The first step was to have Sean learn how to answer yes/no questions. We put large color-coded words on his wheelchair tray.
As you can see, Sean used his right hand in an open position. Sean also uses a modified sign for ‘yes’ and a slight turn of his head to the left for ‘no’. These are answers that he can use any time when he is not in his wheelchair with his tray or when he doesn’t have his communication device available.
We then made various sheets with only two large pictures that could be removed easily. The goal for Sean to be able to identify the pictures when asked.
As his comprehension improved, we placed icons on his tray to allow him to communicate his basic daily needs. To prevent the pictures from moisture and dirt, I used clear contact paper for each icon and then placed a sheet of Plexiglas over the entire area. The Plexiglas was secured with small pieces of Velcro in each corner.
Sean is now able to increase the number of pictures per sheet in this photo.
I made a binder with many icons. The icons were organized in categories (foods, animals, activities, etc.)
I was able to decrease the size of the pictures as Sean’s fine motor skills improved with practice. Also, he learned to better scan the pages to find which icon he wanted to use.
This picture shows the increase in number of icons placed on his tray for daily needs.
Sean has now moved into a smaller binder with color-coded pictures. I placed index tabs on each page to help him locate which page he needed. The smaller binder allowed Sean to turn the pages himself because his range of motion (the ability to reach forward) was limited.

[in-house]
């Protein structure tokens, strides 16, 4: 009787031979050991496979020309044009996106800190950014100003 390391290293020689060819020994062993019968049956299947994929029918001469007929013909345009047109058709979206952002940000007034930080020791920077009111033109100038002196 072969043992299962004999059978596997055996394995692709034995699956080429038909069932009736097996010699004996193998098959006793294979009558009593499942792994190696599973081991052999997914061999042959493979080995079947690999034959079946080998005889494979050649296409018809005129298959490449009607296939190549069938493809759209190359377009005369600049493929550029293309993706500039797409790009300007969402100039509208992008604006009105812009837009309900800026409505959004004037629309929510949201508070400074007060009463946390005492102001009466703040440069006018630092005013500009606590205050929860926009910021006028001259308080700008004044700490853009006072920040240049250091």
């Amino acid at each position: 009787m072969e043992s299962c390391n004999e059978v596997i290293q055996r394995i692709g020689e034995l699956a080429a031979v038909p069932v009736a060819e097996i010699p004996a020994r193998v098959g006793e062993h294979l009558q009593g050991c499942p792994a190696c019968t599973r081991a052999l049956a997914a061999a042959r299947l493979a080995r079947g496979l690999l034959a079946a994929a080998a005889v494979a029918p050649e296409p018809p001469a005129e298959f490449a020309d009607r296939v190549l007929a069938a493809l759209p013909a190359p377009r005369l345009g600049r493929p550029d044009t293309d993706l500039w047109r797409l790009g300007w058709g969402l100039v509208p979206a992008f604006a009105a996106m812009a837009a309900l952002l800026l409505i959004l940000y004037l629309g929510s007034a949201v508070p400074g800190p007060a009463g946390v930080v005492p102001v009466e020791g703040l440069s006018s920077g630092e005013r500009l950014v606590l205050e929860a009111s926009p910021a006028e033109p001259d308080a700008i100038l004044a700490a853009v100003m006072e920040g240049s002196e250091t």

This picture shows Sean’s tray. (It’s rather hard to see because of the glare from the Plexiglas.) You will notice that Sean is now using smaller, 1” square, pictures. The pictures are also black and white.
Sean has learned to use his finger to point. We did all kinds of things to encourage him to gain strength in his pointing finger and to isolate it from the other fingers. One exercise I remember was having Sean press a tube of toothpaste.
This shows Sean trying a simple beginning device with a computerized voice. These were large areas that were pre-programmed with phrases. He didn’t show much interest in this device.
Here is Sean using an AllTalk device. He loved this and had four different levels programmed in this. The voice was of a real person’s voice that was taped into the AllTalk. Colby, a friend of Ben’s from church, became Sean’s voice. One interesting thing I did not learn until after we had begun this process, Sean and Colby had the same birthdates. So, the voice sounded age and gender appropriate.
Here is Sean having a discussion with his cousin, Kim. You will also notice on the AllTalk there is a Plexiglas sheet with holes. This sheet enabled Sean to have better control over his pointing and activating the correct keys.
Here is Sean today using a DynaVox communication system. This has a much improved computer voice than what devices had years ago. The new systems allow users to select voices to match what their personal voice might be if they could speak for themselves. Sean’s DynaVox is mounted on his wheelchair using a special post. His range of motion has decreased greatly over the years and his sitting position is not what it used to be. Therefore, he no longer uses his wheelchair tray to carry his device. However, he still has a basic daily communication sheet of icons on his tray to use when his device is not available.